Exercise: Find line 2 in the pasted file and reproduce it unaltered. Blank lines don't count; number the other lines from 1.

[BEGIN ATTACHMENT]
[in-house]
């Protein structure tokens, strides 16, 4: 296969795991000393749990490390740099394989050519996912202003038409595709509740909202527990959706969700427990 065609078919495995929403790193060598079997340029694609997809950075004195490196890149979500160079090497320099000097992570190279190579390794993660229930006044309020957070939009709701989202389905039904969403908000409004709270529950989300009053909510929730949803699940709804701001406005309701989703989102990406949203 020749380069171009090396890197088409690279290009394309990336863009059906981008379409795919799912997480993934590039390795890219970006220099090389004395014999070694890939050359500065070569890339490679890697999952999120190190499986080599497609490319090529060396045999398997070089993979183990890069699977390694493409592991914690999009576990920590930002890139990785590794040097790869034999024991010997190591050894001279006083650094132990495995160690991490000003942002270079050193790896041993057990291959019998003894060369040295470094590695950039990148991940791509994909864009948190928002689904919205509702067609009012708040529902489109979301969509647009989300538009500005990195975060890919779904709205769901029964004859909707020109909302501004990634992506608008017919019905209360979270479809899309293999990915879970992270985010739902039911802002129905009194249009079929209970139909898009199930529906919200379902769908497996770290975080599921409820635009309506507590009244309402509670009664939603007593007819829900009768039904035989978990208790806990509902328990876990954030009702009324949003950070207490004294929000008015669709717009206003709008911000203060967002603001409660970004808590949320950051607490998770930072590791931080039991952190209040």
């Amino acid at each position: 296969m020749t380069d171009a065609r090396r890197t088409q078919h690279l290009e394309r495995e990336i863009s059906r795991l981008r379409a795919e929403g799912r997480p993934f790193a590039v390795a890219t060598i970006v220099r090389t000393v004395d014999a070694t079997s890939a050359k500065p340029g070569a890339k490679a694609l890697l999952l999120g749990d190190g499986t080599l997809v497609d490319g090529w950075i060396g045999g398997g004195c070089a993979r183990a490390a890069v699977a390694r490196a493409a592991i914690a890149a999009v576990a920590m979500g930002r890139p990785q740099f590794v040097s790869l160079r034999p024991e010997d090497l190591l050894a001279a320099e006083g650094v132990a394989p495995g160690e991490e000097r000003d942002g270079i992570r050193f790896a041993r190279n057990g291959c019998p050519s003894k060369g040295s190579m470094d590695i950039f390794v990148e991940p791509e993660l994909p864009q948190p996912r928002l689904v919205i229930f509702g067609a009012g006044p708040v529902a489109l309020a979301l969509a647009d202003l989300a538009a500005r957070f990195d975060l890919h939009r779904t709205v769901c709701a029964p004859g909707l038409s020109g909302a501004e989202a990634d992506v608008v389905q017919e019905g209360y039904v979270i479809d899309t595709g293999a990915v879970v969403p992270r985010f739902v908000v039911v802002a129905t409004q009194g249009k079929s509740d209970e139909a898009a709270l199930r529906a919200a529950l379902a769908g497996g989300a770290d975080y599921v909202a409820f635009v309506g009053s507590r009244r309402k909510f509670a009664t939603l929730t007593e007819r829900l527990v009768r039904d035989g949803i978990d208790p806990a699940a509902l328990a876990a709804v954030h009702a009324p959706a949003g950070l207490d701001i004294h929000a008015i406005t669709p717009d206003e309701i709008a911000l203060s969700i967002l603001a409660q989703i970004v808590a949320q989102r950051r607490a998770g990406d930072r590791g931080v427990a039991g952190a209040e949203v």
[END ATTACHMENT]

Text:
């Protein structure tokens, strides 16, 4: 296969795991000393749990490390740099394989050519996912202003038409595709509740909202527990959706969700427990 065609078919495995929403790193060598079997340029694609997809950075004195490196890149979500160079090497320099000097992570190279190579390794993660229930006044309020957070939009709701989202389905039904969403908000409004709270529950989300009053909510929730949803699940709804701001406005309701989703989102990406949203 020749380069171009090396890197088409690279290009394309990336863009059906981008379409795919799912997480993934590039390795890219970006220099090389004395014999070694890939050359500065070569890339490679890697999952999120190190499986080599497609490319090529060396045999398997070089993979183990890069699977390694493409592991914690999009576990920590930002890139990785590794040097790869034999024991010997190591050894001279006083650094132990495995160690991490000003942002270079050193790896041993057990291959019998003894060369040295470094590695950039990148991940791509994909864009948190928002689904919205509702067609009012708040529902489109979301969509647009989300538009500005990195975060890919779904709205769901029964004859909707020109909302501004990634992506608008017919019905209360979270479809899309293999990915879970992270985010739902039911802002129905009194249009079929209970139909898009199930529906919200379902769908497996770290975080599921409820635009309506507590009244309402509670009664939603007593007819829900009768039904035989978990208790806990509902328990876990954030009702009324949003950070207490004294929000008015669709717009206003709008911000203060967002603001409660970004808590949320950051607490998770930072590791931080039991952190209040």